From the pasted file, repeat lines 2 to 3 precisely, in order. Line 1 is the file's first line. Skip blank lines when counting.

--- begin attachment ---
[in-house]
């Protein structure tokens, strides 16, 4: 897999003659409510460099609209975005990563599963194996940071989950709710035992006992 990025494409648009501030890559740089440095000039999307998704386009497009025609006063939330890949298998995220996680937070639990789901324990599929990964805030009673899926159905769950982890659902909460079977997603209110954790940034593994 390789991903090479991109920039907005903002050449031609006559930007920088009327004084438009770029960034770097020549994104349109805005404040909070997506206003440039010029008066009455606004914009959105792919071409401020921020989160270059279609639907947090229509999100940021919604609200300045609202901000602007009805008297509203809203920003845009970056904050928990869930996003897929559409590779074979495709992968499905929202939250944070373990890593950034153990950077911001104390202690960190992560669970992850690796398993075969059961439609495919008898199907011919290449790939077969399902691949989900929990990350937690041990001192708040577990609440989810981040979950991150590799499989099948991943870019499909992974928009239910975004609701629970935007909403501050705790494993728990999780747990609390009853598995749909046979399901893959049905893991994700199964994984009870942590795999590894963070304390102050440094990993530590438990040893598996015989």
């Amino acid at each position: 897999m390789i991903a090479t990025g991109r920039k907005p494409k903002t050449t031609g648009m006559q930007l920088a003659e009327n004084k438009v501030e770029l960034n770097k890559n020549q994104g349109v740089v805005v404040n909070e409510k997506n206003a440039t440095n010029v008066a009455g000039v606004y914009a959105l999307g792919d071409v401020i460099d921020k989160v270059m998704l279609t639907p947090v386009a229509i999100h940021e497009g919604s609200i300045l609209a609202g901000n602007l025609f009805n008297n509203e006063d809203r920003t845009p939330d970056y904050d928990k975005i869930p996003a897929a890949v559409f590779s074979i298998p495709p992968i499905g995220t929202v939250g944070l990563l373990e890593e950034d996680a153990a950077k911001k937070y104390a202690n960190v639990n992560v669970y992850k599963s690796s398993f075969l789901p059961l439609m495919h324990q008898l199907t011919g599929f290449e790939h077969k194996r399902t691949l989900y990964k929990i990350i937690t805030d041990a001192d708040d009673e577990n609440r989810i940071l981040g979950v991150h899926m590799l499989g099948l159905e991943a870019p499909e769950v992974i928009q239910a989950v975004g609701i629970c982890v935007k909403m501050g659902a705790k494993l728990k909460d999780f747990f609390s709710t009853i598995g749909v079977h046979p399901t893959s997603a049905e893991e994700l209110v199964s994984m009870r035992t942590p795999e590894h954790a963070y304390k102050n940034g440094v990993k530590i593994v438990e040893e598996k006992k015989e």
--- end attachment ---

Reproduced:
């Protein structure tokens, strides 16, 4: 897999003659409510460099609209975005990563599963194996940071989950709710035992006992 990025494409648009501030890559740089440095000039999307998704386009497009025609006063939330890949298998995220996680937070639990789901324990599929990964805030009673899926159905769950982890659902909460079977997603209110954790940034593994 390789991903090479991109920039907005903002050449031609006559930007920088009327004084438009770029960034770097020549994104349109805005404040909070997506206003440039010029008066009455606004914009959105792919071409401020921020989160270059279609639907947090229509999100940021919604609200300045609202901000602007009805008297509203809203920003845009970056904050928990869930996003897929559409590779074979495709992968499905929202939250944070373990890593950034153990950077911001104390202690960190992560669970992850690796398993075969059961439609495919008898199907011919290449790939077969399902691949989900929990990350937690041990001192708040577990609440989810981040979950991150590799499989099948991943870019499909992974928009239910975004609701629970935007909403501050705790494993728990999780747990609390009853598995749909046979399901893959049905893991994700199964994984009870942590795999590894963070304390102050440094990993530590438990040893598996015989």
């Amino acid at each position: 897999m390789i991903a090479t990025g991109r920039k907005p494409k903002t050449t031609g648009m006559q930007l920088a003659e009327n004084k438009v501030e770029l960034n770097k890559n020549q994104g349109v740089v805005v404040n909070e409510k997506n206003a440039t440095n010029v008066a009455g000039v606004y914009a959105l999307g792919d071409v401020i460099d921020k989160v270059m998704l279609t639907p947090v386009a229509i999100h940021e497009g919604s609200i300045l609209a609202g901000n602007l025609f009805n008297n509203e006063d809203r920003t845009p939330d970056y904050d928990k975005i869930p996003a897929a890949v559409f590779s074979i298998p495709p992968i499905g995220t929202v939250g944070l990563l373990e890593e950034d996680a153990a950077k911001k937070y104390a202690n960190v639990n992560v669970y992850k599963s690796s398993f075969l789901p059961l439609m495919h324990q008898l199907t011919g599929f290449e790939h077969k194996r399902t691949l989900y990964k929990i990350i937690t805030d041990a001192d708040d009673e577990n609440r989810i940071l981040g979950v991150h899926m590799l499989g099948l159905e991943a870019p499909e769950v992974i928009q239910a989950v975004g609701i629970c982890v935007k909403m501050g659902a705790k494993l728990k909460d999780f747990f609390s709710t009853i598995g749909v079977h046979p399901t893959s997603a049905e893991e994700l209110v199964s994984m009870r035992t942590p795999e590894h954790a963070y304390k102050n940034g440094v990993k530590i593994v438990e040893e598996k006992k015989e």